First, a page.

This also means that if you have moved since the last election, and are new to the area, you need to register to vote by March 9th in order to be eligible to vote in these very low turnout elections.
In Fort Bend ISD, there is one open seat on the Board of Trustees. Steve Smelley, currently occupying Position 6, has announced that he won’t run for re-election. In order to run for Position 6, you must reside on the eastern side within Fort Bend ISD’s boundaries.
The dividing line between East and West is shown on the right. Where it really lies is really up for grabs as this map, lifted from the Fort Bend ISD information page on trustee elections, is of almost no help.
Position 2 is also up for this years’ election. The position is currently held by Sonal Bhuchar, who, it is understood, will be running for re-election.
Lamar CISD will be holding elections for 4 of its Board of Trustee members. These are now 4-year terms as discussed at this LCISD web page.
Trustee positions for Districts, 1, 2, 3, and 6 are up for election this year.
Longtime Trustee Jesse Torres will seek re-election in District 3 as announced in the Fort Bend Herald., as is Kathy Hynson of District 1 also announced in the Herald. The board’s Vice President, Sam Hopkins of District 2 is also running for re-election. No announcement could be located in regard to board president Michael Richard’s re-election intentions.
While these positions seem mundane, and do not pay a red cent, the importance of local school board elections are often underplayed. School boards decide tax rates. They decide how tax money is to be spent. They choose who district superintendents are to be.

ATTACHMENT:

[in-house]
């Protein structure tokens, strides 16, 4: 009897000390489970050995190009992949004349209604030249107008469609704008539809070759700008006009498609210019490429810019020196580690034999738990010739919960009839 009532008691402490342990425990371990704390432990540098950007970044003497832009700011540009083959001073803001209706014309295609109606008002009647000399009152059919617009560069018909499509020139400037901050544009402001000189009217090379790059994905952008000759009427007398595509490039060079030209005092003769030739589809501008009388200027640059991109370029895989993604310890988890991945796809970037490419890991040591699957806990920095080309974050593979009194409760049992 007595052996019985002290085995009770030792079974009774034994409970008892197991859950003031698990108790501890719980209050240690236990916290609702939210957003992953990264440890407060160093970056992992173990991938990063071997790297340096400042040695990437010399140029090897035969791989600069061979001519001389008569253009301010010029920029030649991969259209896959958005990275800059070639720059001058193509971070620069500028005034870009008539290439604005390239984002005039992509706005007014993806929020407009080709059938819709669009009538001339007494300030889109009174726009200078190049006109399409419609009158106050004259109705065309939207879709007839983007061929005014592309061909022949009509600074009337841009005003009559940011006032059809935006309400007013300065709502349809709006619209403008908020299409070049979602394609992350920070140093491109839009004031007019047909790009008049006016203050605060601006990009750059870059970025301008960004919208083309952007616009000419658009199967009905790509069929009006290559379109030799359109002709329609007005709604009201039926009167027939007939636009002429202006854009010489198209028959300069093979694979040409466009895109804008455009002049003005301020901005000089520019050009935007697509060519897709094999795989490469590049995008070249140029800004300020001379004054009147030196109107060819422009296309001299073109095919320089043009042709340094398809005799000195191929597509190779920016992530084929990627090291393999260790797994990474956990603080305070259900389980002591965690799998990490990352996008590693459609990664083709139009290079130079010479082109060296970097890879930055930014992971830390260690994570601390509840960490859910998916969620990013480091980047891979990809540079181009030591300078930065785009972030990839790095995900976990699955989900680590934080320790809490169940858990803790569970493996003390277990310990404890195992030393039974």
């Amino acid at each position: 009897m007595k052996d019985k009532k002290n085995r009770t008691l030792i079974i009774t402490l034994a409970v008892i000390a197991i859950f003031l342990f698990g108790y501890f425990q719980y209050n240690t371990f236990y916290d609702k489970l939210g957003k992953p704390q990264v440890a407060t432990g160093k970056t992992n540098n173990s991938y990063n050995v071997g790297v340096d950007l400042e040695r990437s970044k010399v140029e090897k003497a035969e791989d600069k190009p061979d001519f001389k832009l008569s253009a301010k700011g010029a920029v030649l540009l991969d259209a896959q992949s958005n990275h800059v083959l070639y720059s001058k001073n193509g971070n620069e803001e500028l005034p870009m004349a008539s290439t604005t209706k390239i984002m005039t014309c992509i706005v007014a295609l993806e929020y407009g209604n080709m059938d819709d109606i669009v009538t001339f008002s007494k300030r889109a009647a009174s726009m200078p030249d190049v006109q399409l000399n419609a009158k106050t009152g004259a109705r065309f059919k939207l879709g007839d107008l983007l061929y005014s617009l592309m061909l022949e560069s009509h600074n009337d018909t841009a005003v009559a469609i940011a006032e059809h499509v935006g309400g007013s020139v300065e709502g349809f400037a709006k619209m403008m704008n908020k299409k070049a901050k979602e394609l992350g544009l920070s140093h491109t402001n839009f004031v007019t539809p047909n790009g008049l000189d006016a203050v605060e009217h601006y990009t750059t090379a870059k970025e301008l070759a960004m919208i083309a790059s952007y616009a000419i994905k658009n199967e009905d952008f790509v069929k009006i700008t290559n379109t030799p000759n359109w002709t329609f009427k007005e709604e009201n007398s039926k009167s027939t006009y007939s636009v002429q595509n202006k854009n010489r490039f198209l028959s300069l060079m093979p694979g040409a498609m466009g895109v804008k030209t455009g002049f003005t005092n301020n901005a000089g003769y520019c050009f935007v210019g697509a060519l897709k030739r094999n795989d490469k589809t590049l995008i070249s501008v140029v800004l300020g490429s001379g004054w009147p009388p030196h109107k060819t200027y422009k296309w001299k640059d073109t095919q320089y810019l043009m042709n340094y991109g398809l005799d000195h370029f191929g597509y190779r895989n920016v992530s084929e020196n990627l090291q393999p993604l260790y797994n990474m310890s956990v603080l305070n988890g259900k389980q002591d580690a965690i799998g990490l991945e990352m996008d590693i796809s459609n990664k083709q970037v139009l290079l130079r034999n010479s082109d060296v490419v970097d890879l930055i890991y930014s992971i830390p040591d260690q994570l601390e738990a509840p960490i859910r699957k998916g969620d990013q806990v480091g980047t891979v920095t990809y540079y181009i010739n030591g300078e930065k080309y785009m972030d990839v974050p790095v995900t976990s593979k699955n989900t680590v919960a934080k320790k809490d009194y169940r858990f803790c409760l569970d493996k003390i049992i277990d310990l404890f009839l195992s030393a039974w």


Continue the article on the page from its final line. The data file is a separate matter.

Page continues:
Tip O’Neill said it best when he emphasized how local elections, while not as sexy as national elections, are the important ones that all voters should be concerned with:
UPDATE: I hate loose ends and the fact of the matter is, the FBISD map is virtually useless as a tool to help someone decide whether they are living on the East Side or the West Side of the Fort Bend Independent School District. So I have taken matters into my own hands. If you look at the two little squiqqles in the Brazos River trace, the ones that occur just inside the East Side boundary, you can conclude that the line crosses the river at the inner bend of the second squiggle. Taking that to Google Earth, I have determined that the East/West boundary falls on a line of longitude, specifically 95 degrees, and 35 minutes West.
No thanks are necessary. Public service is its own reward.